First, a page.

It’s a new year, so Combat Press is taking a look back at the best of MMA in 2018. Throughout the next few weeks, Combat Press will announce its award winners in multiple categories, covering everything from the action in the cage to the biggest stories surrounding the sport.
Domination. It happens in MMA all the time. One fighter controls a bout from start to finish and cruises to an easy decision victory. Some fights can appear to be a sure thing for a fighter. They’re out-dueling their opponent on the feet or smashing them with takedown after takedown to control the ground game. They might have their opponent staggered and one blow away from a knockout. Yet, just when it seems like there’s no way for the other fighter to win the contest, something crazy happens. It can be soul-crushing for the loser, who thought they had the fight in the bag. The winner, meanwhile, has pulled off the seemingly impossible.
Take Derrick Lewis, for example. “The Black Beast” wasn’t faring well in his UFC 229 title-eliminator affair with Alexander Volkov. The tall, lanky Russian wore away at Lewis for much of the first round. The second round and most of the third round featured Volkov in control. He’d occasionally throw flurries or come close to overwhelming Lewis, but “The Black Beast” continued to survive. Then, in the closing seconds of a contest where Volkov was clearly on his way to a lopsided decision win, Lewis connected with a big overhand and clobbered Volkov with follow-up punches on the mat to score the win.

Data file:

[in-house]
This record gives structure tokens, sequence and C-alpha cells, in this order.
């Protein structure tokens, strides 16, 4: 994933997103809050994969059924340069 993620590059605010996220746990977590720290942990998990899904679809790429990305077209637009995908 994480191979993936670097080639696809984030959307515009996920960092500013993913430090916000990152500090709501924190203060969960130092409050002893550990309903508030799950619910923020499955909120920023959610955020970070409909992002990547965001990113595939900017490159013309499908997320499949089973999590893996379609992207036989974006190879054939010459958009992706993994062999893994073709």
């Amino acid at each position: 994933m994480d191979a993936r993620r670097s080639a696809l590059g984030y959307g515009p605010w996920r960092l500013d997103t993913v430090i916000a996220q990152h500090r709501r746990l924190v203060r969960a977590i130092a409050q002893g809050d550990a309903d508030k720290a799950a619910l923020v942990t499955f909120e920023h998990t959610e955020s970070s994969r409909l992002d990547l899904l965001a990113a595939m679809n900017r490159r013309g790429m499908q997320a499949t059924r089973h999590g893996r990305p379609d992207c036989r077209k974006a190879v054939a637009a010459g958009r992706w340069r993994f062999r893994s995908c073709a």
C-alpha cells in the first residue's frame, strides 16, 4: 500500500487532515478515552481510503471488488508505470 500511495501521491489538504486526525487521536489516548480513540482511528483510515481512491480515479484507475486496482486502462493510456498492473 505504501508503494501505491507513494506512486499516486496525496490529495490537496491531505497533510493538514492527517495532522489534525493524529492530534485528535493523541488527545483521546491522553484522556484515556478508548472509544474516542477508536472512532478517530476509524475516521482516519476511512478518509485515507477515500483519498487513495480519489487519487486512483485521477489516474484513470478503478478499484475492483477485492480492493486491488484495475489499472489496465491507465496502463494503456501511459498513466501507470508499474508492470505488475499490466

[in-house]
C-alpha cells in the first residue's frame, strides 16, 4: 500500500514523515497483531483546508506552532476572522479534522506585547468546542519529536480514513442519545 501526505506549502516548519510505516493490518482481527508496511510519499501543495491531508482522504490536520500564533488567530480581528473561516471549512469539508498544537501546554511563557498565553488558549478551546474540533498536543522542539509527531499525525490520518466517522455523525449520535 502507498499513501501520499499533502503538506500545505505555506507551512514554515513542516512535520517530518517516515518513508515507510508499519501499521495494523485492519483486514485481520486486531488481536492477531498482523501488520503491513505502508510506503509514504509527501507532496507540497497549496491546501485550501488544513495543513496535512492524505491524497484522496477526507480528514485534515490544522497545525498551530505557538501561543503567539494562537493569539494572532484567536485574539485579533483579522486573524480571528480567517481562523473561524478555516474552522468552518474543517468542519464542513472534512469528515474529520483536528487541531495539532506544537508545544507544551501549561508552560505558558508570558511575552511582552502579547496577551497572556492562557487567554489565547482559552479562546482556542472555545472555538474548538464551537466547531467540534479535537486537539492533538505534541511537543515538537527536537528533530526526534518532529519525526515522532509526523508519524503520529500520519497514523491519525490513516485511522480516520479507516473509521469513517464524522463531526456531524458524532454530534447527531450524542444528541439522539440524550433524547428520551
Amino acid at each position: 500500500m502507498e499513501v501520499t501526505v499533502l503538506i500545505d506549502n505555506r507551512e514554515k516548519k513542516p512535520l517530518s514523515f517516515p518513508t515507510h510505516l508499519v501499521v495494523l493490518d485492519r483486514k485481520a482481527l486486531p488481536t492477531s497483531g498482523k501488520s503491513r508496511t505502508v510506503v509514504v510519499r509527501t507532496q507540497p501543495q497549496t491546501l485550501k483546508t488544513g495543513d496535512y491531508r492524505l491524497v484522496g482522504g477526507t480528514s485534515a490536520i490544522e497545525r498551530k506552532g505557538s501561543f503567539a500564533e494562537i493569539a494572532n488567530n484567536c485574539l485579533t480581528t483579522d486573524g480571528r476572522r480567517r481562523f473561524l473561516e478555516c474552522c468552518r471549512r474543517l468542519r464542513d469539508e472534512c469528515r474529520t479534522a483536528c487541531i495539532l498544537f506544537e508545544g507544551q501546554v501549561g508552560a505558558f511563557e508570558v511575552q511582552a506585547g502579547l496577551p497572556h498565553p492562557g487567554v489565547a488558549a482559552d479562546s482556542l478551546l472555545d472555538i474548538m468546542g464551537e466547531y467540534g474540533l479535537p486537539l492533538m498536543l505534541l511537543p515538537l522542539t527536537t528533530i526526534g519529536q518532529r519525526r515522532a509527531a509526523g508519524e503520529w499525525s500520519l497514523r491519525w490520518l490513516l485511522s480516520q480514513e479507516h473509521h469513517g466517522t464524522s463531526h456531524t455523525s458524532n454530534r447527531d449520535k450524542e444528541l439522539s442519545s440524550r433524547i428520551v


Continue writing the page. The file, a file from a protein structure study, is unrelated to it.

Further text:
Standout Mexican featherweight Yair Rodriguez kept his fight with “The Korean Zombie” Chan Sung Jung much closer. Rodriguez and Jung engaged in a back-and-forth battle through the first four rounds of the five-round contest, but Jung appeared to hold the advantage on the scorecards. “The Korean Zombie” used volume striking to edge his counterpart for most of the fifth round, but the Mexican star wouldn’t fall. Instead, with the clock winding down, Rodriguez threw a creative elbow strike that removed Jung from consciousness. Rodriguez had a knockout win in a fight he likely would have lost if it had gone just a few more seconds and made it to the judges.
While both of these fights highlight amazing comeback efforts, they pale in comparison to what happened at Invicta FC 33.
The knockout is always available to a fighter who throws bombs or utilizes creative striking techniques. All it takes is one punch. By comparison, it’s far more difficult when getting dominated to maintain one’s composure and remain alert enough to spot a submission opportunity. It’s even more difficult when the person in question is still a teenager and has been sent airborne by their opponent, who had already smothered them with wrestling for more than 14 minutes.
This is what makes Kay Hansen’s victory over fellow strawweight Sharon Jacobson so impressive. Jacobson appeared to be establishing herself as the frontrunner for a crack at Invicta’s 115-pound titlist Virna Jandiroba. She was absolutely dominating the 19-year-old Hansen with takedowns and wrestling throughout the first two-plus rounds of their contest. Hansen simply had no answer for Jacobson. She wasn’t on her feet long enough to establish her striking game, and she was outclassed by Jacobson on the mat.
With less than 20 seconds remaining on the clock, Jacobson made a huge mistake. Instead of being content to clinch Hansen against the chainlink for those last few ticks, Jacobson attempted to suplex Hansen for one final takedown. It was to be an emphatic ragdolling of Hansen to put a stamp on Jacobson’s win. Instead, the throw turned into a bizarre reversal in which Hansen snagged Jacobson’s arm as the pair crashed to the mat. Hansen immediately cranked on Jacobson’s limb, forcing the presumed winner to instead tap out in defeat.
The stunning end to the contest earns our 2018 Combat Press “Comeback of the Year.”
Other finalists: Derrick Lewis vs. Alexander Volkov (UFC 229), Yair Rodriguez vs. Chan Sung Jung (UFC Fight Night 139)
Make sure you check out the rest of the Combat Press 2018 MMA Award winners.